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What about Decongestants and Nose Sprays?
Many experienced air travelers use a decongestant pill or nasal spray an hour or so before descent. That will shrink the membranes and make ears pop more easily. Travelers with allergy problems should take their medication at the beginning of the flight for the same reason.
Decongestant tablets and sprays can be purchased without a prescription. However they should be avoided by persons with heart disease, high blood pressure, irregular heart rhythms, thyroid disease or excessive nervousness. Such persons should consult their physicians before using these medicines. Pregnant women should likewise consult their physicians first.
What to do if your ears will not unblock?
Even after landing you can continue the pressure equalizing techniques, and you may find the decongestants and nose sprays to be helpful. (However, avoid making a habit of nose sprays. After a few days they may cause more congestion than they relieve.) If your ears fail to open, or if pain persists, you will need to seek the help of a physician who has experience in the care of ear disorders. He may need to release the pressure or fluid with a small incision in the ear drum.
How well does my child hear?
Most newborn infants startle or “Jump” to sudden loud noises. By three months, a baby usually recognizes a parent’s voice. By six months, an infant should turn his or her eyes or head toward a sound. By twelve months, a child should imitate some sounds and produce a few words, such as “Mama” or “Bye–bye”.
When is hearing evaluation indicated?
Hearing evaluation may be indicated if a young child has limited, poor, or no speech; seems frequently inattentive, has difficulty learning; or has any signs of hearing loss, such as increasing the television volume. In conjunction with any behavioral symptoms, hearing assessment also may be necessary if there are certain risk factors for hearing loss, such as childhood hearing loss in family members, severe complications at birth, frequent ear infections, or infections such as meningitis or cytomegalo virus.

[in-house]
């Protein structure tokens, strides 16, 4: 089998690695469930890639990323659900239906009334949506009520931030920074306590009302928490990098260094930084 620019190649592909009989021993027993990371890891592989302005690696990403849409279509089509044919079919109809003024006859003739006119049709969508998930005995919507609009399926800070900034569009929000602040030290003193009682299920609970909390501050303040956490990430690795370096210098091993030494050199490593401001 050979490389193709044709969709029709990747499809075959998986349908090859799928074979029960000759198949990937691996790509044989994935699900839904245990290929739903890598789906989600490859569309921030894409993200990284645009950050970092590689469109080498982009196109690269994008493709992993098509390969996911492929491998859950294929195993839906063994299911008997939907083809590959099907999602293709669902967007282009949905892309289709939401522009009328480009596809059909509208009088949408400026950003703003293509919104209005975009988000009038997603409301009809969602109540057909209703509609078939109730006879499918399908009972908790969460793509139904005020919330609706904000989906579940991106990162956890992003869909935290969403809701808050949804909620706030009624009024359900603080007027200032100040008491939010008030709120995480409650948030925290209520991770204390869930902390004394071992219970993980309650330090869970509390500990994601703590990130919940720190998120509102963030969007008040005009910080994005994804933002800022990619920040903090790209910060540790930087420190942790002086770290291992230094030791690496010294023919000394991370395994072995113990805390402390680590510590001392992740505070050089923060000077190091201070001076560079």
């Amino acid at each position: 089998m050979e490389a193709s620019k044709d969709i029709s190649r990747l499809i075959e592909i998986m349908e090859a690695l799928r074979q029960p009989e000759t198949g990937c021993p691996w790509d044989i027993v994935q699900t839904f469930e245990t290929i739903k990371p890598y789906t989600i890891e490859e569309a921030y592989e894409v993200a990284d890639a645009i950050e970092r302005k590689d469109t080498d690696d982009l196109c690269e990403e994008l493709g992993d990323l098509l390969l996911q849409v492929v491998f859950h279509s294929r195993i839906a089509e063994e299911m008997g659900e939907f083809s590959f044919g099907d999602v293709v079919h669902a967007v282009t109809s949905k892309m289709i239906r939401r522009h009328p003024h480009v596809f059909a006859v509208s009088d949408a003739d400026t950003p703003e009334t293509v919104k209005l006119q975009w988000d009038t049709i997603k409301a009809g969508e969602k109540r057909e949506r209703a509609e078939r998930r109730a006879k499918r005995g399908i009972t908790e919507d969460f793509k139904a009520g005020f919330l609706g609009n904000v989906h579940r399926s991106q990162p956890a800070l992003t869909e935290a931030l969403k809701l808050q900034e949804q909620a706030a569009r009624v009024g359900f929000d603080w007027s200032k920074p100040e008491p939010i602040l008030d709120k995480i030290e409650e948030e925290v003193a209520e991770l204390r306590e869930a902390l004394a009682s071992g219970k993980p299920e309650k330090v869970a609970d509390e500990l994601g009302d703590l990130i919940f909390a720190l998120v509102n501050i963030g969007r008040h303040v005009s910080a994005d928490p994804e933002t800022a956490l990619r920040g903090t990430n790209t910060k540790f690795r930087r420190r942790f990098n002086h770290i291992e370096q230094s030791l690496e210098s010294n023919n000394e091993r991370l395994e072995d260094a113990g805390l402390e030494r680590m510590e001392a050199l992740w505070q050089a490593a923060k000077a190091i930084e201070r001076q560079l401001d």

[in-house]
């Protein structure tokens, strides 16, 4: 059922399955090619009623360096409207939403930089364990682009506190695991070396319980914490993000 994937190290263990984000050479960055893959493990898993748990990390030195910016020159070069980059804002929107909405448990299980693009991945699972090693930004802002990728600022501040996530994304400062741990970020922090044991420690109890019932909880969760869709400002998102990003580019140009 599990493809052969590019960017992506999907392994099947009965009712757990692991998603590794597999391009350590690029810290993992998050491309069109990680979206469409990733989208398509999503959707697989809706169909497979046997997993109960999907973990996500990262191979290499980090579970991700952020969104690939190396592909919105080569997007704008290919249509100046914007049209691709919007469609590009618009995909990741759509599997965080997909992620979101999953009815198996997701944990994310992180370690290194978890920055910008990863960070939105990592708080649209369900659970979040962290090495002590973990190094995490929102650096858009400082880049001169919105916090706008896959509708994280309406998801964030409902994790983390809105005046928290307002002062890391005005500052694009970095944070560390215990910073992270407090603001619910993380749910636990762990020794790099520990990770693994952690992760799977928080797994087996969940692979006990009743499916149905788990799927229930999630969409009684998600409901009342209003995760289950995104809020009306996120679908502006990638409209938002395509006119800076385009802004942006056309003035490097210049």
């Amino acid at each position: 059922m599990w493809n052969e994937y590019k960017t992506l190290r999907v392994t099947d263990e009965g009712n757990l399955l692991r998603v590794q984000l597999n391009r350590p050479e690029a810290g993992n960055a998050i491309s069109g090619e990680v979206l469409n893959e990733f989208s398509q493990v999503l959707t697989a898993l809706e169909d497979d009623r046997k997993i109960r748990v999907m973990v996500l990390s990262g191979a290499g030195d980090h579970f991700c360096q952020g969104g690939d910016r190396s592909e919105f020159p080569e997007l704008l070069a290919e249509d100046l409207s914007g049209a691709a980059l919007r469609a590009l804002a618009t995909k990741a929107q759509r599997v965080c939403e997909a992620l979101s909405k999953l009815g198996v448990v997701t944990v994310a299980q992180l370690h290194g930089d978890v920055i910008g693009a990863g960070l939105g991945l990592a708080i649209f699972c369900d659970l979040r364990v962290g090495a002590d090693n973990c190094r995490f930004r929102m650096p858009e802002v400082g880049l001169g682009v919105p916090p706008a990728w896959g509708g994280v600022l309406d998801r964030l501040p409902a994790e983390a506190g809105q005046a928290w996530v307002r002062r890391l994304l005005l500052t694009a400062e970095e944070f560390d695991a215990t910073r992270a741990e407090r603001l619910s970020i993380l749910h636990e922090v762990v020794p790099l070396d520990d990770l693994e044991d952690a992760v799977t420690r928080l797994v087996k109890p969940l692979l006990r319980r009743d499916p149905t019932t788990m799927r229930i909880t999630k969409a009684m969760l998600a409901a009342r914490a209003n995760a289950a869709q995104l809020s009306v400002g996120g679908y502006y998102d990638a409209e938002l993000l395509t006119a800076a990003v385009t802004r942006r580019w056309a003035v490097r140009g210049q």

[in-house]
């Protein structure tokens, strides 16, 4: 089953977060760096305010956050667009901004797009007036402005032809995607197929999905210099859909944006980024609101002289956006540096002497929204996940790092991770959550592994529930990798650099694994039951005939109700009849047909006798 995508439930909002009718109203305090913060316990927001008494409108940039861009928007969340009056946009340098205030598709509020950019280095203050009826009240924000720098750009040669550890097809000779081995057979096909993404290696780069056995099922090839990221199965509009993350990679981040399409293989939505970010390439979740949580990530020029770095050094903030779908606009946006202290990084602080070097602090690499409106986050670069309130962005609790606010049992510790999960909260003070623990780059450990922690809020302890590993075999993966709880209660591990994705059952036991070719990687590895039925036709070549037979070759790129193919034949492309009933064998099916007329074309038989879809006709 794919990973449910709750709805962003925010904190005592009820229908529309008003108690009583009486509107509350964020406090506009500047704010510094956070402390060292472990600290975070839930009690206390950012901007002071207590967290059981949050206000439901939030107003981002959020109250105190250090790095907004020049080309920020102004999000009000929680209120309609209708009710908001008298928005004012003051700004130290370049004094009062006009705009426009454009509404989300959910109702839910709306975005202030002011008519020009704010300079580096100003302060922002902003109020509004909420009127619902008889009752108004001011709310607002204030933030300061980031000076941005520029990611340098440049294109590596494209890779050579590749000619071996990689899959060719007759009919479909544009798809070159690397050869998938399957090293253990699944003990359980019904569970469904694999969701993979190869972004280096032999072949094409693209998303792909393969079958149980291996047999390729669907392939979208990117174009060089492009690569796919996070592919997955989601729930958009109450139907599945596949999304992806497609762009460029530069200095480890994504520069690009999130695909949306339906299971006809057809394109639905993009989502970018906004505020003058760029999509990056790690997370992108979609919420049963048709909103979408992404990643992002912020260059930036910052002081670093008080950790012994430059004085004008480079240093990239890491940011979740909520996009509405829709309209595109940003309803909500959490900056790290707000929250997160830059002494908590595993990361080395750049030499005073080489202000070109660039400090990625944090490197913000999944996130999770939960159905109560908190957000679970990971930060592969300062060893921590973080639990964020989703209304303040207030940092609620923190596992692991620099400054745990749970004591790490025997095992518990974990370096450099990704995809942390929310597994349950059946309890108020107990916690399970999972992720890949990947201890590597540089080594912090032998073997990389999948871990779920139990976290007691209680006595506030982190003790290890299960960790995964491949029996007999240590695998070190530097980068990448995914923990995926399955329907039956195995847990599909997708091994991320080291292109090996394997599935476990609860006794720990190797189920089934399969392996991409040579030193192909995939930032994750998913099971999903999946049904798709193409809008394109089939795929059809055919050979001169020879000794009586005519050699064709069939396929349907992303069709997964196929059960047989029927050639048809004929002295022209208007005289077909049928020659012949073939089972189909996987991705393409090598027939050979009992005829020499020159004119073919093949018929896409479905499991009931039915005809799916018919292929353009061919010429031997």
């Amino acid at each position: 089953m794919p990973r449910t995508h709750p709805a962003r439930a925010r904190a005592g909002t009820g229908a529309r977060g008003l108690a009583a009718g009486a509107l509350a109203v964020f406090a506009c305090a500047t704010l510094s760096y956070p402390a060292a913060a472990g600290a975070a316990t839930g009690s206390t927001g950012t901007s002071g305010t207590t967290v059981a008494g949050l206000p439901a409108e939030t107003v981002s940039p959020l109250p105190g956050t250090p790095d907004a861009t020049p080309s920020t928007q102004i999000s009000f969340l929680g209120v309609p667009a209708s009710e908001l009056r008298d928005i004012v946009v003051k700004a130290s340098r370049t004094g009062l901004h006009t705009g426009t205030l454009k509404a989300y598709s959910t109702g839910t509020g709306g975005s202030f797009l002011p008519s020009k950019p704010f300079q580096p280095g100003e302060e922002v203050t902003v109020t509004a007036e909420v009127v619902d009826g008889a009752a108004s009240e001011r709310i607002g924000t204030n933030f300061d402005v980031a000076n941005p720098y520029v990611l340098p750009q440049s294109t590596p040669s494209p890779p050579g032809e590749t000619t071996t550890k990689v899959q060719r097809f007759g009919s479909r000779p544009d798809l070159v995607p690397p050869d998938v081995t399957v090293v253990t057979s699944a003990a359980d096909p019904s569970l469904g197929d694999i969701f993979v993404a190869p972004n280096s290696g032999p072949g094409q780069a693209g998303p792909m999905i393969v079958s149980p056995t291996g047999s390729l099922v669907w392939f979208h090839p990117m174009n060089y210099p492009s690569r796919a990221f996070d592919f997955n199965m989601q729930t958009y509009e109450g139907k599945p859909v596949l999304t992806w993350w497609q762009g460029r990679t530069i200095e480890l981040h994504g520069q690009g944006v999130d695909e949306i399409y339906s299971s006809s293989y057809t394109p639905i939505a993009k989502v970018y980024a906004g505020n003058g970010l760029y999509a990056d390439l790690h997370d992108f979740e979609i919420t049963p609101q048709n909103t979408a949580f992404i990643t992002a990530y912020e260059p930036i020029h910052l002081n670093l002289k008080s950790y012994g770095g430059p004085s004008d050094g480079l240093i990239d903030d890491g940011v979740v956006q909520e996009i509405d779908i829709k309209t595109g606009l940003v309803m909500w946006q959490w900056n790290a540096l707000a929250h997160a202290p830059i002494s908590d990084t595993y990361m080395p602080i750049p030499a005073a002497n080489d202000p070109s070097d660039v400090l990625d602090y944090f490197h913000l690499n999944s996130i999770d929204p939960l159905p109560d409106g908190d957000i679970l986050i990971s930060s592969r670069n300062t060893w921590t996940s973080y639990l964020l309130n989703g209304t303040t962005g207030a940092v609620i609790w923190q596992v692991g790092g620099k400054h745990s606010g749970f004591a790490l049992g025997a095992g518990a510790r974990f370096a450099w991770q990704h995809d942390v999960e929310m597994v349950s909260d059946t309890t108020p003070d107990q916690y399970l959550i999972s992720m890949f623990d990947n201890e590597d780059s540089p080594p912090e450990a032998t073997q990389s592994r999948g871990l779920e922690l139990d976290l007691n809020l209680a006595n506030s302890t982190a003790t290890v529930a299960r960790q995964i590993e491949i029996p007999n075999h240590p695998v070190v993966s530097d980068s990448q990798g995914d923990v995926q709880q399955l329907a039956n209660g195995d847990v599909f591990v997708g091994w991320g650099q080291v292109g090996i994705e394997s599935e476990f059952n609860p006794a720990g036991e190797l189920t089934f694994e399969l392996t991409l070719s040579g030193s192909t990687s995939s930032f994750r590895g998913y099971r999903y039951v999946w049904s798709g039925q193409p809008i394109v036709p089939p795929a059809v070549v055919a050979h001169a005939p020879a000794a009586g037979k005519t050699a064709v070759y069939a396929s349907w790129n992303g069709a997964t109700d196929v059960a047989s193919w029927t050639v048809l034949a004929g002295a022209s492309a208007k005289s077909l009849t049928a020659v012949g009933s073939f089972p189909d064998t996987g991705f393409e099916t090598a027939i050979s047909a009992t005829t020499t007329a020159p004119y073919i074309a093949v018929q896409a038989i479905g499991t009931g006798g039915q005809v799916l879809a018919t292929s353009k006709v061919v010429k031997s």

What kinds of hearing loss are there?
Conductive hearing loss is caused by an interference in the transmission of sound to the inner ear. Infants and young children frequently develop conductive hearing loss due to ear infections. This loss is usually mild, temporary, and treatable with medicine or surgery. Sensori–neural hearing loss involves malformation, dysfunction, or damage to the inner ear (cochlea). It usually exists at birth. It may be hereditary or may be caused by a number of medical problems, but often the cause is unknown. This type of hearing loss is usually permanent. The degree of sensori–neural hearing loss can be mild, moderate, severe, or profound. Sometimes the loss is progressive (hearing gradually becomes poorer) and sometimes unilateral (one ear only). Sensori–neural hearing loss is generally not medically or surgically treatable, but children with this type of hearing loss can often be helped with hearing aids. A mixed hearing loss occurs when both conductive and sensori–neural hearing loss are present at the same time. A central hearing loss involves the hearing areas of the brain, which may show as difficulty “processing” speech and other auditory information.
What about the Cochlear Implant?
A cochlear implant does not restore hearing. It is intended for children with profound hearing loss who do not benefit from hearing aids.